The patient then began crying hard, becoming more and more upset as time went on. BY the time the ambulance crew brought the stretcher he was starting to get belligerent. As we stood him up off the step of the van to put him on the stretcher he tried to kick one of the EMS crew. He was told in no uncertain terms that this would be unacceptable behavior and he should stop it by the police. This only resulted him him starting to shout obscenities at us.
The stretcher was secured into the back of the ambulance and I was getting ready to clear, no ALS was necessary, when he started to spit at the crew and tried to kick them. I came in the back door and beside the stretcher, pushing the patients head towards the wall to prevent him from spitting on my crew while kneeling on his upper legs to prevent him from kicking any more. The police sergeant decided that enough was enough and detailed an officer to accompany the crew to the ED. I asked the crew if they wanted me to accompany them and they declined, feeling that the police officer should give them more than enough hands to deal with any problems from a handcuffed patient. They closed the doors to the back and pulled away from the curb. I realized that I wasn't completely comfortable with the situation and decided to follow them as far as the highway (4 minutes from the hospital) just to make sure that they would be OK. They were and when the crew returned from the ED they told me that the patient had been reasonably calm for the trip in only to become more belligerent at the ED and end up in 4 point restraints and sedated.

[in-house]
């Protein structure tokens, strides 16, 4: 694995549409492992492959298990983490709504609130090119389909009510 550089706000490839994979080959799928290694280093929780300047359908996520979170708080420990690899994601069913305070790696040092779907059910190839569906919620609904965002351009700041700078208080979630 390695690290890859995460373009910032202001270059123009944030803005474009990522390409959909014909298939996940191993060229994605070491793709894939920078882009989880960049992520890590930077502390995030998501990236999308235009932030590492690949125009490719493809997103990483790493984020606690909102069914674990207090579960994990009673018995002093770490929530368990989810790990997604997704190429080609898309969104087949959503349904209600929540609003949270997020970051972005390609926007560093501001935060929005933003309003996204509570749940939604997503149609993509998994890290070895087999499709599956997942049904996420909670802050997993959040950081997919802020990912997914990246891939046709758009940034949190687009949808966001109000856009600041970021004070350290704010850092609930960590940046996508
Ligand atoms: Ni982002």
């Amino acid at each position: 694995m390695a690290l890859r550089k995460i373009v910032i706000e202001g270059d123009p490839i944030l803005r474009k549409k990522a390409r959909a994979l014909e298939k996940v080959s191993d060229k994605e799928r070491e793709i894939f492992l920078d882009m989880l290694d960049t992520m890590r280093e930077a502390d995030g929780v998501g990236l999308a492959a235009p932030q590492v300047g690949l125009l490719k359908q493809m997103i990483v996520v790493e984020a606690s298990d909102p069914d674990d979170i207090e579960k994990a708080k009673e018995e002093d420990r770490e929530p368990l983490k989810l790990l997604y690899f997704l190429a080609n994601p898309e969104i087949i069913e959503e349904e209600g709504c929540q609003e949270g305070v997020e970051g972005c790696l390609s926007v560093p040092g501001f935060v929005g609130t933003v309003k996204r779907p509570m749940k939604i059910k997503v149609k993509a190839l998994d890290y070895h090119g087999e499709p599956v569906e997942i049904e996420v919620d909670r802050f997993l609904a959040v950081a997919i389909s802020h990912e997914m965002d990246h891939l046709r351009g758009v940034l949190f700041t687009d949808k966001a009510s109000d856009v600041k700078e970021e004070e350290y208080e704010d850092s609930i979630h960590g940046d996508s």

The bars closed at 0200 just like every night and the sidewalks were streaming intoxicated students heading back to their dorms and apartments. Chances were pretty good that there would be another call and I didn't want to get dragged out of bed again. I waited until the pedestrian traffic slowed to a trickle, around 0245, and at that point I felt it was worth the risk to head back to bed.
I slept like a rock and actually overslept making me over an hour late getting the truck back. With the next shift on duty I am still giving serious consideration to going back to bed.
Total calls for the night: 2
1 ALS transport
1 BLS downgrade
Milage for the night: 22
After the busy night last night and less than 2 hours of sleep it was a pretty rough day. I tried very hard to actually be productive with limited success. With only 1 canceled call during the day shift I was bobbing and weaving at my desk and finally gave up at 1530 or so and crashed for a little more than an hours nap. I'm allowed to do that under our rules if I was up on department business during the night shift but I really try not to nap unless absolutely necessary. Today it was.
As tired as I was I did make some progress on some projects and hope to wrap up the first stage of the training project I am working on Monday or Tuesday.
At this point I have 8 hours as the on call paramedic left before I am off for the weekend. As hard as the crews that are on tonight are praying for a busy night I am praying for a slow night. If I were a betting man I would bet against me though, it's a Friday night, with reasonably good weather, and the campus already appears to be hopping.
Total calls for today: 1 cancelled upon arrival
Milage for today: 24